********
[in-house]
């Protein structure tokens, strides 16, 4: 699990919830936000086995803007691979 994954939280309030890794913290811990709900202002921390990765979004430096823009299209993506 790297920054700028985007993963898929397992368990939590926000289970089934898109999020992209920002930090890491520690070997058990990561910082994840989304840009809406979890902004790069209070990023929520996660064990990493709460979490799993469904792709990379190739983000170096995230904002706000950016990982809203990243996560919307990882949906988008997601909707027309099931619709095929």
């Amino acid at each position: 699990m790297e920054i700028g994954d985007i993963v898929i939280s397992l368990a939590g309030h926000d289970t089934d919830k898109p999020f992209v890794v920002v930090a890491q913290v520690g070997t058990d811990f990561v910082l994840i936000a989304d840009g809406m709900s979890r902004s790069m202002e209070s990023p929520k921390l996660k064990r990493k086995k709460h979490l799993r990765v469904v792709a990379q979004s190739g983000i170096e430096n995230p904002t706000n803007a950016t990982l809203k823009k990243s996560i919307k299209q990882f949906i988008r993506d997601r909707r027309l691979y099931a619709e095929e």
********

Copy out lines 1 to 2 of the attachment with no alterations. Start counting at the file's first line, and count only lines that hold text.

[in-house]
């Protein structure tokens, strides 16, 4: 699990919830936000086995803007691979 994954939280309030890794913290811990709900202002921390990765979004430096823009299209993506 790297920054700028985007993963898929397992368990939590926000289970089934898109999020992209920002930090890491520690070997058990990561910082994840989304840009809406979890902004790069209070990023929520996660064990990493709460979490799993469904792709990379190739983000170096995230904002706000950016990982809203990243996560919307990882949906988008997601909707027309099931619709095929």